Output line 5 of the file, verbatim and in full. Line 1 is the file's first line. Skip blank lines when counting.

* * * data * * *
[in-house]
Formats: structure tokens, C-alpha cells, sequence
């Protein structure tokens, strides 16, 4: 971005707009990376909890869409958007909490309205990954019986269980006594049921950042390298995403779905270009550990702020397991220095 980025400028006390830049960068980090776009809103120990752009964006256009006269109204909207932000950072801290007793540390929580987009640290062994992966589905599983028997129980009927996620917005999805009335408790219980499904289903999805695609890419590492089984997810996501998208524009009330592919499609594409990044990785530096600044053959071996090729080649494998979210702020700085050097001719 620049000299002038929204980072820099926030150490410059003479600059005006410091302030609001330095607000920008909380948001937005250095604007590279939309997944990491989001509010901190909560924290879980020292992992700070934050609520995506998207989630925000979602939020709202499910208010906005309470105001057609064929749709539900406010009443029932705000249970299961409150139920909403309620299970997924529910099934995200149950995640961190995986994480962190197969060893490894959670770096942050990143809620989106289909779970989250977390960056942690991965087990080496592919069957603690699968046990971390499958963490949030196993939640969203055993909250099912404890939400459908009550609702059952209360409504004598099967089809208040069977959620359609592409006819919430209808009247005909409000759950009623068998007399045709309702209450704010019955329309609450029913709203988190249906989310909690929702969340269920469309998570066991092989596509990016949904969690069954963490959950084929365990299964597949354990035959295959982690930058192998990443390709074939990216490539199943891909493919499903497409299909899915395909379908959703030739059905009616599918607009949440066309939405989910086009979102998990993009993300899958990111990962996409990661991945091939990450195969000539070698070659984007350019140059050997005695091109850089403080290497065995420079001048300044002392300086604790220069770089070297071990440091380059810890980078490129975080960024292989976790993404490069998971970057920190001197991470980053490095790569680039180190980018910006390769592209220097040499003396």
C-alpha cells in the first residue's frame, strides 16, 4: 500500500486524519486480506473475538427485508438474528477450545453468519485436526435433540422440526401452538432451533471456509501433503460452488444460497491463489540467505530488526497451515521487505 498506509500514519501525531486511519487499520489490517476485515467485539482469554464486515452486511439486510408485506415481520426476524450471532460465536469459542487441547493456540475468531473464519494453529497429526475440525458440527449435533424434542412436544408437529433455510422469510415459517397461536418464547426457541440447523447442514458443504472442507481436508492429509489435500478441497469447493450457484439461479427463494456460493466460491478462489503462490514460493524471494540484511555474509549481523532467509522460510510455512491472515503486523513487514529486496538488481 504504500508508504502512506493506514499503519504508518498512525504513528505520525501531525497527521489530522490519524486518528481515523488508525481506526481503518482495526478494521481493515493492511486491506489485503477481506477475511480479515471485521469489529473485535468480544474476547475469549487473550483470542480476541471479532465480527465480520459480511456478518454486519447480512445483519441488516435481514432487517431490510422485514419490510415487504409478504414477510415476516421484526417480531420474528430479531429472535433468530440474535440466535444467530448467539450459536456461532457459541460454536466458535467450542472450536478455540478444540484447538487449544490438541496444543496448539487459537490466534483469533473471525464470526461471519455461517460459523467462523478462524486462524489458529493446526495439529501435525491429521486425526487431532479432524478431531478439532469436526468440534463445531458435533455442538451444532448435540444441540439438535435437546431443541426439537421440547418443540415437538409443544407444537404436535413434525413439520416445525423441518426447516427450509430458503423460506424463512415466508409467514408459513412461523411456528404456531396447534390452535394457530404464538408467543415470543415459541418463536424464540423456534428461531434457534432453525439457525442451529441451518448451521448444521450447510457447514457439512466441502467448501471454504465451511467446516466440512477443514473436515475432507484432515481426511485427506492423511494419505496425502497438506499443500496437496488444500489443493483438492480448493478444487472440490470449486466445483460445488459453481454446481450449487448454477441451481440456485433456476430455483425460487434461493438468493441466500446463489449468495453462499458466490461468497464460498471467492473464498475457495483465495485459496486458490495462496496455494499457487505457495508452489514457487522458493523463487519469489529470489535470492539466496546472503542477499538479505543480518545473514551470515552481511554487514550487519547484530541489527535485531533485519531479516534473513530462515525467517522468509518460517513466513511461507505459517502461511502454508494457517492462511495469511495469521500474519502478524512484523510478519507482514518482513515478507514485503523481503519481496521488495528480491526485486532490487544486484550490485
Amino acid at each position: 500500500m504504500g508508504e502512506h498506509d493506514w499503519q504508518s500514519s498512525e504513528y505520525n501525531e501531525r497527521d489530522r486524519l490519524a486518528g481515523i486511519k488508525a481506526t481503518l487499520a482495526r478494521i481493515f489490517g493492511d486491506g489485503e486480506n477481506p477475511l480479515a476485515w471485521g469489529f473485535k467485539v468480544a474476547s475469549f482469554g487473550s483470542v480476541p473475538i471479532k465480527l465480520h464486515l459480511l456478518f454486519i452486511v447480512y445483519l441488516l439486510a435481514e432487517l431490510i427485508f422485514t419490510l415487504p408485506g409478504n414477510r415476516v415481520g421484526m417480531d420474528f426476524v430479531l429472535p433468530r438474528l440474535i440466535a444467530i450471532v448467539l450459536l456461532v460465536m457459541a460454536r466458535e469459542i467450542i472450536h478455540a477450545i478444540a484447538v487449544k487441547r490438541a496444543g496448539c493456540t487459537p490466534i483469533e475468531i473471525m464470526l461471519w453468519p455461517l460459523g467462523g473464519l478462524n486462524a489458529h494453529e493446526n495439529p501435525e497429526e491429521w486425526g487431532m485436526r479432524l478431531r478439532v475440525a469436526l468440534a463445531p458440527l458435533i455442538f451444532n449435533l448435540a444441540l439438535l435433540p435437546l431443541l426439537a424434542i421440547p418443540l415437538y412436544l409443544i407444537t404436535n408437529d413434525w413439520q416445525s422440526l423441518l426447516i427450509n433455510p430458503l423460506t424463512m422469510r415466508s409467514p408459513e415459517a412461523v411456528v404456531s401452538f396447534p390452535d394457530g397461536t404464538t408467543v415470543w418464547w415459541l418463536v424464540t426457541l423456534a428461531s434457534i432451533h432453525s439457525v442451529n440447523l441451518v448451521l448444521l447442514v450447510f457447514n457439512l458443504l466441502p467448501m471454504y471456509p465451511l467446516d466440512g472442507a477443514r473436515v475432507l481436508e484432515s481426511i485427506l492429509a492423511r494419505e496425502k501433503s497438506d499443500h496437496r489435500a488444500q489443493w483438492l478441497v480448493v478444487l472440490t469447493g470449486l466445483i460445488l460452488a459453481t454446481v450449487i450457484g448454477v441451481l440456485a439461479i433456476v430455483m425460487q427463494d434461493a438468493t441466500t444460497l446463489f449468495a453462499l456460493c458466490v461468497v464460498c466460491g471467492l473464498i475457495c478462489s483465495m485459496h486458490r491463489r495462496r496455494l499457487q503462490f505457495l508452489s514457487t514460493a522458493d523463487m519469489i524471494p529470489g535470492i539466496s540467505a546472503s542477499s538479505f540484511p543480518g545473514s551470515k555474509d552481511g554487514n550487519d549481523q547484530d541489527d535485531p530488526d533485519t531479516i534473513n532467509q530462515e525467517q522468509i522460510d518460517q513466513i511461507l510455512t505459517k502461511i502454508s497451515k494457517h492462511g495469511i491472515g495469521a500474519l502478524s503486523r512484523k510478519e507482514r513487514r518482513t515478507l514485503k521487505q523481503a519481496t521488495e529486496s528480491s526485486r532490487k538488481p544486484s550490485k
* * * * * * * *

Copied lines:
Amino acid at each position: 500500500m504504500g508508504e502512506h498506509d493506514w499503519q504508518s500514519s498512525e504513528y505520525n501525531e501531525r497527521d489530522r486524519l490519524a486518528g481515523i486511519k488508525a481506526t481503518l487499520a482495526r478494521i481493515f489490517g493492511d486491506g489485503e486480506n477481506p477475511l480479515a476485515w471485521g469489529f473485535k467485539v468480544a474476547s475469549f482469554g487473550s483470542v480476541p473475538i471479532k465480527l465480520h464486515l459480511l456478518f454486519i452486511v447480512y445483519l441488516l439486510a435481514e432487517l431490510i427485508f422485514t419490510l415487504p408485506g409478504n414477510r415476516v415481520g421484526m417480531d420474528f426476524v430479531l429472535p433468530r438474528l440474535i440466535a444467530i450471532v448467539l450459536l456461532v460465536m457459541a460454536r466458535e469459542i467450542i472450536h478455540a477450545i478444540a484447538v487449544k487441547r490438541a496444543g496448539c493456540t487459537p490466534i483469533e475468531i473471525m464470526l461471519w453468519p455461517l460459523g467462523g473464519l478462524n486462524a489458529h494453529e493446526n495439529p501435525e497429526e491429521w486425526g487431532m485436526r479432524l478431531r478439532v475440525a469436526l468440534a463445531p458440527l458435533i455442538f451444532n449435533l448435540a444441540l439438535l435433540p435437546l431443541l426439537a424434542i421440547p418443540l415437538y412436544l409443544i407444537t404436535n408437529d413434525w413439520q416445525s422440526l423441518l426447516i427450509n433455510p430458503l423460506t424463512m422469510r415466508s409467514p408459513e415459517a412461523v411456528v404456531s401452538f396447534p390452535d394457530g397461536t404464538t408467543v415470543w418464547w415459541l418463536v424464540t426457541l423456534a428461531s434457534i432451533h432453525s439457525v442451529n440447523l441451518v448451521l448444521l447442514v450447510f457447514n457439512l458443504l466441502p467448501m471454504y471456509p465451511l467446516d466440512g472442507a477443514r473436515v475432507l481436508e484432515s481426511i485427506l492429509a492423511r494419505e496425502k501433503s497438506d499443500h496437496r489435500a488444500q489443493w483438492l478441497v480448493v478444487l472440490t469447493g470449486l466445483i460445488l460452488a459453481t454446481v450449487i450457484g448454477v441451481l440456485a439461479i433456476v430455483m425460487q427463494d434461493a438468493t441466500t444460497l446463489f449468495a453462499l456460493c458466490v461468497v464460498c466460491g471467492l473464498i475457495c478462489s483465495m485459496h486458490r491463489r495462496r496455494l499457487q503462490f505457495l508452489s514457487t514460493a522458493d523463487m519469489i524471494p529470489g535470492i539466496s540467505a546472503s542477499s538479505f540484511p543480518g545473514s551470515k555474509d552481511g554487514n550487519d549481523q547484530d541489527d535485531p530488526d533485519t531479516i534473513n532467509q530462515e525467517q522468509i522460510d518460517q513466513i511461507l510455512t505459517k502461511i502454508s497451515k494457517h492462511g495469511i491472515g495469521a500474519l502478524s503486523r512484523k510478519e507482514r513487514r518482513t515478507l514485503k521487505q523481503a519481496t521488495e529486496s528480491s526485486r532490487k538488481p544486484s550490485k